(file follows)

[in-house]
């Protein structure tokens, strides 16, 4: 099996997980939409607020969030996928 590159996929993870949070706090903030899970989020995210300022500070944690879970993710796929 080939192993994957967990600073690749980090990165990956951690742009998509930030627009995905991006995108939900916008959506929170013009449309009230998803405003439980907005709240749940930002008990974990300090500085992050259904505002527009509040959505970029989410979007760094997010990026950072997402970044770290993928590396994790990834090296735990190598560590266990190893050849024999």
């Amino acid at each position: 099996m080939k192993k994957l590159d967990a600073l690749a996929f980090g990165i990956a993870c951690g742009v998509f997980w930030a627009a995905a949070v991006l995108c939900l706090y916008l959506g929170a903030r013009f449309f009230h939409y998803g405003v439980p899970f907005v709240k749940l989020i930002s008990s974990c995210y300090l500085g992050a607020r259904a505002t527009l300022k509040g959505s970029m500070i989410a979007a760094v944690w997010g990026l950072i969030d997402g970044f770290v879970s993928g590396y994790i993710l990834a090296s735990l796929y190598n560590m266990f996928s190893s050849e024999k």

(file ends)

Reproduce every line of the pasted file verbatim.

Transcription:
[in-house]
């Protein structure tokens, strides 16, 4: 099996997980939409607020969030996928 590159996929993870949070706090903030899970989020995210300022500070944690879970993710796929 080939192993994957967990600073690749980090990165990956951690742009998509930030627009995905991006995108939900916008959506929170013009449309009230998803405003439980907005709240749940930002008990974990300090500085992050259904505002527009509040959505970029989410979007760094997010990026950072997402970044770290993928590396994790990834090296735990190598560590266990190893050849024999």
């Amino acid at each position: 099996m080939k192993k994957l590159d967990a600073l690749a996929f980090g990165i990956a993870c951690g742009v998509f997980w930030a627009a995905a949070v991006l995108c939900l706090y916008l959506g929170a903030r013009f449309f009230h939409y998803g405003v439980p899970f907005v709240k749940l989020i930002s008990s974990c995210y300090l500085g992050a607020r259904a505002t527009l300022k509040g959505s970029m500070i989410a979007a760094v944690w997010g990026l950072i969030d997402g970044f770290v879970s993928g590396y994790i993710l990834a090296s735990l796929y190598n560590m266990f996928s190893s050849e024999k």